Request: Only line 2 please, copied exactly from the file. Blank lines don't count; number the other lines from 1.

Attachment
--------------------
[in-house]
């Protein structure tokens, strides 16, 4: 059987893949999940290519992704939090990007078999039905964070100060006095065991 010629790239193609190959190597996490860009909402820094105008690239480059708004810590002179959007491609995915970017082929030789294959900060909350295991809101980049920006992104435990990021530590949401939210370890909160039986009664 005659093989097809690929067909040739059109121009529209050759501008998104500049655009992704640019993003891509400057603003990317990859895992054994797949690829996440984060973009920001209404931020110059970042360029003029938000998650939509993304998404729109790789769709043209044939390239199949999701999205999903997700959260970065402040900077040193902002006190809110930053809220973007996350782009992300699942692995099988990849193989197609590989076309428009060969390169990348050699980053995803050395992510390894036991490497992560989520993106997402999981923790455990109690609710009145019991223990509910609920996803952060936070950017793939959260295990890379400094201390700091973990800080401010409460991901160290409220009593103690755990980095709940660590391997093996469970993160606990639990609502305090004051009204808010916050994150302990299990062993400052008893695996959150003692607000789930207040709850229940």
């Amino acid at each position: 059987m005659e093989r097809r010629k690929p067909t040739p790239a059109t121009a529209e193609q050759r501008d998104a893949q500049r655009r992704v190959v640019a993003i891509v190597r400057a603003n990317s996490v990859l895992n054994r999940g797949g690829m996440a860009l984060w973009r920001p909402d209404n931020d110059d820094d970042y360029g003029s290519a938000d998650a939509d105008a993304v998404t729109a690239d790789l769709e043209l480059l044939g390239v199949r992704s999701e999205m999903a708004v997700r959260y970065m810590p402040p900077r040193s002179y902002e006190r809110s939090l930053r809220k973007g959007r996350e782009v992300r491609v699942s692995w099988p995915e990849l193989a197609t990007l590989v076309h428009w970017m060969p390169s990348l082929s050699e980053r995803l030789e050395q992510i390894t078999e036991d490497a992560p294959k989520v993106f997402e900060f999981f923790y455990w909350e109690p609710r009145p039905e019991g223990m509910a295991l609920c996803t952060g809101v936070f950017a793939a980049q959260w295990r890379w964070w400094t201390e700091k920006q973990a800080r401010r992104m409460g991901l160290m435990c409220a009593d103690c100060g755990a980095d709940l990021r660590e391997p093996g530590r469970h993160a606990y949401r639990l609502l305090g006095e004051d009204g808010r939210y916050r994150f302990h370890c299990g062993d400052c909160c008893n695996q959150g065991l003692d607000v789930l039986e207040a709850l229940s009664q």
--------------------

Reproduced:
């Protein structure tokens, strides 16, 4: 059987893949999940290519992704939090990007078999039905964070100060006095065991 010629790239193609190959190597996490860009909402820094105008690239480059708004810590002179959007491609995915970017082929030789294959900060909350295991809101980049920006992104435990990021530590949401939210370890909160039986009664 005659093989097809690929067909040739059109121009529209050759501008998104500049655009992704640019993003891509400057603003990317990859895992054994797949690829996440984060973009920001209404931020110059970042360029003029938000998650939509993304998404729109790789769709043209044939390239199949999701999205999903997700959260970065402040900077040193902002006190809110930053809220973007996350782009992300699942692995099988990849193989197609590989076309428009060969390169990348050699980053995803050395992510390894036991490497992560989520993106997402999981923790455990109690609710009145019991223990509910609920996803952060936070950017793939959260295990890379400094201390700091973990800080401010409460991901160290409220009593103690755990980095709940660590391997093996469970993160606990639990609502305090004051009204808010916050994150302990299990062993400052008893695996959150003692607000789930207040709850229940």